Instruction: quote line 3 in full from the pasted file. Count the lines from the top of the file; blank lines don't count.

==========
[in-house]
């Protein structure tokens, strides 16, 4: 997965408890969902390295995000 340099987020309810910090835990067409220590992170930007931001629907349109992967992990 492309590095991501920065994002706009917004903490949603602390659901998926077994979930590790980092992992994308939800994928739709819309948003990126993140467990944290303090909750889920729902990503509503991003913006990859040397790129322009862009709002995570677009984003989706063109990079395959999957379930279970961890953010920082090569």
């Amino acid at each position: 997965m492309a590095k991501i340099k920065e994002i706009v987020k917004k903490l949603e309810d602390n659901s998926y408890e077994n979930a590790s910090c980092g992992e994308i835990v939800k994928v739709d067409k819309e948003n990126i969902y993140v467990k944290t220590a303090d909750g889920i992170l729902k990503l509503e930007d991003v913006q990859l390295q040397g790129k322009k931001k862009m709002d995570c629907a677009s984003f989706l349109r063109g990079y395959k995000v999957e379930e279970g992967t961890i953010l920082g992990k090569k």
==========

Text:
């Amino acid at each position: 997965m492309a590095k991501i340099k920065e994002i706009v987020k917004k903490l949603e309810d602390n659901s998926y408890e077994n979930a590790s910090c980092g992992e994308i835990v939800k994928v739709d067409k819309e948003n990126i969902y993140v467990k944290t220590a303090d909750g889920i992170l729902k990503l509503e930007d991003v913006q990859l390295q040397g790129k322009k931001k862009m709002d995570c629907a677009s984003f989706l349109r063109g990079y395959k995000v999957e379930e279970g992967t961890i953010l920082g992990k090569k």